Former CIA operative Robert Baer says if the CIA can prove that Russia interfered with the 2016 elections then “we may need a new vote.”  Baer said that if the US got caught in hacking another democratic country's elections and trying to influence the results, that country would doubtless be calling for new elections and this would make sense, he stressed, since the election results have been “compromised". 

The former CIA operative went on to say that "Putin hates Clinton because of the former US Secretary of State's criticism of Russia over its invasion of Ukraine (in 2014).” Hillary Clinton served as President Obama’s Secretary of State from 2009 to 2013.  

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Obama has called for a broader investigation and directed all intel agencies to make public their findings before January 19, one day before the swearing-in of the new President.  Some US observers are quite agog over this alleged cyber-security breach of the US elections, for a number of reasons. 

On the political front, Clinton won in the popular vote but lost in the electoral votes to Trump. She was widely favored in the weeks preceding the elections but later polls revealed a tightening race. What appeared to help Trump was the FBI’s sudden reinforcement of Hillary’s unauthorized use of her private email to funnel official mail as State Department Chief. 

Still, allegations of cyber-hacking to influence the results of the US elections in Trump’s favor could raise all kinds of questions---not to mention straining anew US-Russia relations and the all-important issue of the balance of power in the world.  

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It’s pertinent to recall that this would be the second time that the American public---and the world at large because of the dominant role of the US in the global scenario---are going to be on tenterhooks over the result of recent elections.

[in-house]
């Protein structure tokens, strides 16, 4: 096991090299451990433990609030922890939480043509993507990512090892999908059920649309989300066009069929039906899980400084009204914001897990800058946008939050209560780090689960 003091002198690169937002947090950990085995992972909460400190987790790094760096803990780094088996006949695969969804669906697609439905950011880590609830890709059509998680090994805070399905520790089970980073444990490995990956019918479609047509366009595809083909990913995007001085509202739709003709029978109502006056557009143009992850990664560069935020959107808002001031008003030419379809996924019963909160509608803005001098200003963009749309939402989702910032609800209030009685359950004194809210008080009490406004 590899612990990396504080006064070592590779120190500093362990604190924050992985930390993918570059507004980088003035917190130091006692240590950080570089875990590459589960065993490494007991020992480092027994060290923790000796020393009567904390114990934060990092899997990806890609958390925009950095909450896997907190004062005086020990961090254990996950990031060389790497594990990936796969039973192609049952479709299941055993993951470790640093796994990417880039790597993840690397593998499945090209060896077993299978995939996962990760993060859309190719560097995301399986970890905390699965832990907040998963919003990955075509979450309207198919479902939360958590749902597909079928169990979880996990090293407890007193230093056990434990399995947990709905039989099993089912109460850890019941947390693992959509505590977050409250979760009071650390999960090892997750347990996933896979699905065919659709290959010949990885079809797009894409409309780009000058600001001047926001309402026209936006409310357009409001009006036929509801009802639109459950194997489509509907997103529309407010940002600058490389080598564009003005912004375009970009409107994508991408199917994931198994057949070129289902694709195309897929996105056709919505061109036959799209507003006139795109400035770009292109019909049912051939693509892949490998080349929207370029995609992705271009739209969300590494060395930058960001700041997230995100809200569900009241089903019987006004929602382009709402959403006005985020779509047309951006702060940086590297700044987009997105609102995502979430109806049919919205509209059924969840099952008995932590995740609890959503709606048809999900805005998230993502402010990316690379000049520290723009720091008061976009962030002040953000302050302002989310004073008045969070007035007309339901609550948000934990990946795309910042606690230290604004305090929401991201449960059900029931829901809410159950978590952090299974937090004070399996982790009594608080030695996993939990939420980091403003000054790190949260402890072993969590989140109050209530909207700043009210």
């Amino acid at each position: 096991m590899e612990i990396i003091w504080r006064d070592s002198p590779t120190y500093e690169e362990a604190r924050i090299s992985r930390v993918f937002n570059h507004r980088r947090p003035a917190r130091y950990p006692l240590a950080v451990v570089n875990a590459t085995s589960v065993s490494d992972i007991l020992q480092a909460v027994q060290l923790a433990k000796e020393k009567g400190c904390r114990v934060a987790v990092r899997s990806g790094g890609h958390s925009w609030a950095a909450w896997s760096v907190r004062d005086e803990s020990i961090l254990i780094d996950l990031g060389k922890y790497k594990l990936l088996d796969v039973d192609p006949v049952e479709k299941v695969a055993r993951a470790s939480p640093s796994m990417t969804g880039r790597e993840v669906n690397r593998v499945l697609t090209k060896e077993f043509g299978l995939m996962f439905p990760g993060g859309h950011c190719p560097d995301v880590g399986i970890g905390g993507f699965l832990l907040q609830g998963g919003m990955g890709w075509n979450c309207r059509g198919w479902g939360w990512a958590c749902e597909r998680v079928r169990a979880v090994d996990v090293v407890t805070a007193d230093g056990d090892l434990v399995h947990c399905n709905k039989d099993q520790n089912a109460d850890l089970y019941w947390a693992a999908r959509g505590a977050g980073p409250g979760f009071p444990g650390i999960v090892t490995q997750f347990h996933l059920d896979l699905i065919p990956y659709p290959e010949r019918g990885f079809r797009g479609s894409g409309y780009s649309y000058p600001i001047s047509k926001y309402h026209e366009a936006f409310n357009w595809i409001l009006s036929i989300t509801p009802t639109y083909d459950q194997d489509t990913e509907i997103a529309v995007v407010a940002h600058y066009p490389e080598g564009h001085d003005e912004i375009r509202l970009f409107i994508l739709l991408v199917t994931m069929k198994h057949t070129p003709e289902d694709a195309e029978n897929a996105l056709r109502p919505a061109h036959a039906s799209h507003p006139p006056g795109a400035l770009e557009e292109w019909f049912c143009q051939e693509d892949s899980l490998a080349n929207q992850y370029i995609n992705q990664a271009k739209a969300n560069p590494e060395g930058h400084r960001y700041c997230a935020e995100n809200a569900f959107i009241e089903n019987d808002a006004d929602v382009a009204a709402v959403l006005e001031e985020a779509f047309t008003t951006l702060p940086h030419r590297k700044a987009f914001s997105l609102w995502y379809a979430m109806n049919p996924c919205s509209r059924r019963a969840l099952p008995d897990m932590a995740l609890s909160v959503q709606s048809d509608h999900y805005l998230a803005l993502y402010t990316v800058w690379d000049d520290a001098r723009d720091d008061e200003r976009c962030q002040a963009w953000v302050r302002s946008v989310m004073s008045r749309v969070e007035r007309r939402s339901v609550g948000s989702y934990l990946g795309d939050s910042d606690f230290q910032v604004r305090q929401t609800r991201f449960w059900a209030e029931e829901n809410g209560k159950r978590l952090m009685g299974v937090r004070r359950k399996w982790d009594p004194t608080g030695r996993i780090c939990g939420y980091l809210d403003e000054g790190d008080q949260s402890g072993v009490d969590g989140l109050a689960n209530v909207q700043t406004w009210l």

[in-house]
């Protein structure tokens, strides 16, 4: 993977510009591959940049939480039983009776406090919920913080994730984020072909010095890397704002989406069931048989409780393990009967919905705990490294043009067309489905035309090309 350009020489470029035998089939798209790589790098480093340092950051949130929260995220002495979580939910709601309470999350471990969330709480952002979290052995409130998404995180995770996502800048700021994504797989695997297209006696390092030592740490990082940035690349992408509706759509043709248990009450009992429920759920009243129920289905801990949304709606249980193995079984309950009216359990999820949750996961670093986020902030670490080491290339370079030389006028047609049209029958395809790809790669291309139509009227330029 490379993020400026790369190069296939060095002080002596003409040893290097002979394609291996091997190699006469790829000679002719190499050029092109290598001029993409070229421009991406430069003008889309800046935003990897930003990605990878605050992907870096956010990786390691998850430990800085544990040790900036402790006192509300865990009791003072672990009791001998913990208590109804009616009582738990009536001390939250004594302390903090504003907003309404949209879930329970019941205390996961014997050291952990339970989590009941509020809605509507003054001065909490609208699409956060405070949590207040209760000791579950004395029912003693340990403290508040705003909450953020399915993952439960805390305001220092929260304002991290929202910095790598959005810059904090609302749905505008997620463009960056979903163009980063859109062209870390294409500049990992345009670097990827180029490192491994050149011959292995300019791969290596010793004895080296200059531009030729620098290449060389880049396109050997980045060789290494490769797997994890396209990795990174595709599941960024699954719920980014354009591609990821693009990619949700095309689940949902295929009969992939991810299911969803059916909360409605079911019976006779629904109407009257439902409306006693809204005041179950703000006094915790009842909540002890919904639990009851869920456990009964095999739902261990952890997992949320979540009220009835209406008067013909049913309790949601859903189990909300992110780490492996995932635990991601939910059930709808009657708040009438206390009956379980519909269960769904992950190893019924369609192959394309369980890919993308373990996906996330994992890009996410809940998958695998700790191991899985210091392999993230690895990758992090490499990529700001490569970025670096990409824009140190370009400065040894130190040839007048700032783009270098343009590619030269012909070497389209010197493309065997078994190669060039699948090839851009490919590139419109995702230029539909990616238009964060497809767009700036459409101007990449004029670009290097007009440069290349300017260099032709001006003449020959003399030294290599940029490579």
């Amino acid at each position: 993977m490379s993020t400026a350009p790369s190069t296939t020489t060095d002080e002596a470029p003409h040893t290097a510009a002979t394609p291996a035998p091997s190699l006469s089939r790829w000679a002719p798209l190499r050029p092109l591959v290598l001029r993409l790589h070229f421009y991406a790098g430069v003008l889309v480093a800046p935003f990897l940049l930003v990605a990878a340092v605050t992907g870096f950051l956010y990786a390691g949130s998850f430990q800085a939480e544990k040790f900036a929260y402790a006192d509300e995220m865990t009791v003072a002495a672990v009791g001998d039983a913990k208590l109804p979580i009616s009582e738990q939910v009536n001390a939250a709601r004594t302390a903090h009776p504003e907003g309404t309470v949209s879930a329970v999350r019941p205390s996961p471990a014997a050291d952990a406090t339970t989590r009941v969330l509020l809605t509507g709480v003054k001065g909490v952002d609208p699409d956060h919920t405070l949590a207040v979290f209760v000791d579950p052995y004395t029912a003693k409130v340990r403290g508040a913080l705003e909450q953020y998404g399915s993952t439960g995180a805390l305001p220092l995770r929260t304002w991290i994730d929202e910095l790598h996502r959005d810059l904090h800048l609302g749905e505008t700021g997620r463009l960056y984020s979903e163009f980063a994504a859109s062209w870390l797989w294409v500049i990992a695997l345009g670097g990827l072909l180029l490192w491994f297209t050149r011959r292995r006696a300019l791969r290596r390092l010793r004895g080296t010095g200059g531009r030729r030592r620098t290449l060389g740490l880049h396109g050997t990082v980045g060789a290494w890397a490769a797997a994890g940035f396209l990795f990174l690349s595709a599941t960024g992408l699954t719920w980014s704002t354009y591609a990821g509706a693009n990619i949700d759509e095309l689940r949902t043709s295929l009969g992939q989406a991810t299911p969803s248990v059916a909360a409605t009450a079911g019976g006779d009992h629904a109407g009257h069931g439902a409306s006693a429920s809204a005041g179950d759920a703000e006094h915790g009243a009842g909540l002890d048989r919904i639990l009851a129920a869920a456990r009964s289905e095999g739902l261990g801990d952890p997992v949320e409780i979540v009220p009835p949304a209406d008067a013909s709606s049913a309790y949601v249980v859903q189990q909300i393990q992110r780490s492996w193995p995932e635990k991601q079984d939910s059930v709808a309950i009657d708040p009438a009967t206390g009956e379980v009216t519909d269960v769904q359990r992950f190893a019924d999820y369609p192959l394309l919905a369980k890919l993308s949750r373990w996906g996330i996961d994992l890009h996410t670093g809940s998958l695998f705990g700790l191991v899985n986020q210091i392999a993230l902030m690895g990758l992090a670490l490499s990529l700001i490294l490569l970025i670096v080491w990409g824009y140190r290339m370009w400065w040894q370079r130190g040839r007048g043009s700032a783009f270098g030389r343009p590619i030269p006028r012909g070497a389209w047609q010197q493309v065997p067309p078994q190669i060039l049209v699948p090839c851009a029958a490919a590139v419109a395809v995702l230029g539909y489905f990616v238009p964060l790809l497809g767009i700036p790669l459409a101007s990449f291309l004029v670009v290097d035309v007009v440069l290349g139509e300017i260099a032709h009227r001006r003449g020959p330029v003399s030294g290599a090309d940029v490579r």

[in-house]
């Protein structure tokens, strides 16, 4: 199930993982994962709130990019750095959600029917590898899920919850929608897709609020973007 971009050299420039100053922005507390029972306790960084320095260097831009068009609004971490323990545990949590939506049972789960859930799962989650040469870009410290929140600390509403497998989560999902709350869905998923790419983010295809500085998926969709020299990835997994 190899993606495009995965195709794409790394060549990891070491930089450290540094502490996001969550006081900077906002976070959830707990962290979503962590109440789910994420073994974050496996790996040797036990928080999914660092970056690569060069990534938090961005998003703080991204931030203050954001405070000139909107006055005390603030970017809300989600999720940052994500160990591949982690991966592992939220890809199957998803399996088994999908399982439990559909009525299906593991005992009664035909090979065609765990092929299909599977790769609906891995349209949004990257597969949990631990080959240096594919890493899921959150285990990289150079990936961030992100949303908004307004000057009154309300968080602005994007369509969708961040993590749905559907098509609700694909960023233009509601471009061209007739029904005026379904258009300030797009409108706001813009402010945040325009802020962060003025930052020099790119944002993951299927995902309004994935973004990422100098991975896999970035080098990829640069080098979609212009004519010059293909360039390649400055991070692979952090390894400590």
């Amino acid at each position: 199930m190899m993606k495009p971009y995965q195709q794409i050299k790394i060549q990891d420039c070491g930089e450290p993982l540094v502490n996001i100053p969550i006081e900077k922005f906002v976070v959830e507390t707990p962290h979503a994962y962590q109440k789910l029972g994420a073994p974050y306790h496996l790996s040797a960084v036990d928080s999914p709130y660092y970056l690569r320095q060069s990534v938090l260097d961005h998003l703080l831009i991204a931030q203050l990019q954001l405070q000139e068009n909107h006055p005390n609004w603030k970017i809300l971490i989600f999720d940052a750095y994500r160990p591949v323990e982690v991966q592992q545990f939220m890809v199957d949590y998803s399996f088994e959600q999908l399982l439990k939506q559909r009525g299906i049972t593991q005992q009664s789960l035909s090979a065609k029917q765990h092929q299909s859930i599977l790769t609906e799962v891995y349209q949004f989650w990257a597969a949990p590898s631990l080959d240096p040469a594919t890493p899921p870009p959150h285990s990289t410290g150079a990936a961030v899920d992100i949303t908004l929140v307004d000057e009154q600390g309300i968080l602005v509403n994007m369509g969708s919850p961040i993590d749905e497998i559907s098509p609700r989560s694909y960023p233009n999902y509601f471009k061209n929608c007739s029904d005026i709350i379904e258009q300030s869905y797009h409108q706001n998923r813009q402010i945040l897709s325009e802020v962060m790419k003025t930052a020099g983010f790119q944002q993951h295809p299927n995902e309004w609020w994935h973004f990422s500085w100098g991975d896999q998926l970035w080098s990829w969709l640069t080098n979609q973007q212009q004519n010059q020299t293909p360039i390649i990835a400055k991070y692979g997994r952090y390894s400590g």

In the 2000 US presidential elections, the proclaimed victory of Republican candidate George W. Bush over Democrat Al Gore was delayed for some time because of perceived glitches in the ballots in four counties in Florida. The system of hole-punching in Florida ballots produced multiple candidates when all that was needed by the winner were---and are---270 votes from the Electoral College.  What complicated the picture in Florida was that its state supreme court, in a 7-2 vote, ordered state-wide manual recount. On Dec. 9, 2000, however,  the US Supreme Court in a 5-4 vote ordered the state court TO ABANDON the Florida recount. 

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It’s worth quoting here the main thesis advanced by SC decision-writer (the ponente, as we call it here) Justice Scalia, as follows: “The counting of votes that are of questionable legality does in my view threaten irreparable harm to petitioner Bush, and to the country, by casting a cloud upon what he claims to be the legitimacy of his election. Count first and rule upon legality afterwards is not a recipe for producing election results that have the public acceptance that democratic stability requires.” 

These words of immense sense are worth internalizing by our politicos too.

It’s also worth quoting here Democrat Al Gore’s beautiful concession speech to Republican George W. Bush on Dec. 13, 2000, as he borrowed from Sen. Stephen Douglas, who lost to President Abraham Lincoln in the hotly contested 1860 US presidential elections: “Partisan feeling must yield to patriotism. I’m with you, Mr. President, and God bless you.” 

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To this quote from Abe Lincoln’s opponent, Al Gore added his own: “Well, in that same spirit, I say to President-elect Bush that what remains of partisan rancor must now be put aside, and may God bless his stewardship of this country. Neither he nor I anticipated this long and difficult road. Certainly, neither of us wanted it to happen. Yet it came and now it has ended, resolved as it must be resolved through the honorable institution of our democracy.” 

It should be noted that Electoral College gave Bush 271 electoral votes---one vote more than the required votes to win---while Al Gore garnered 266 electoral votes. That's how close the race was. 

It must be noted, however, that the Trump-Clinton dispute of 2016 is an entirely different ballgame as there’s the most serious allegation of cyber-security breach of the US elections allegedly through Russian hacking. The question on American---and everyone else's---minds is: if they could hack the US elections, what can they not hack? 

I'm sure the world will hear more about this US election mess in coming days and that these hacking allegations will be the most popular topic during Christmas dinners all over the US.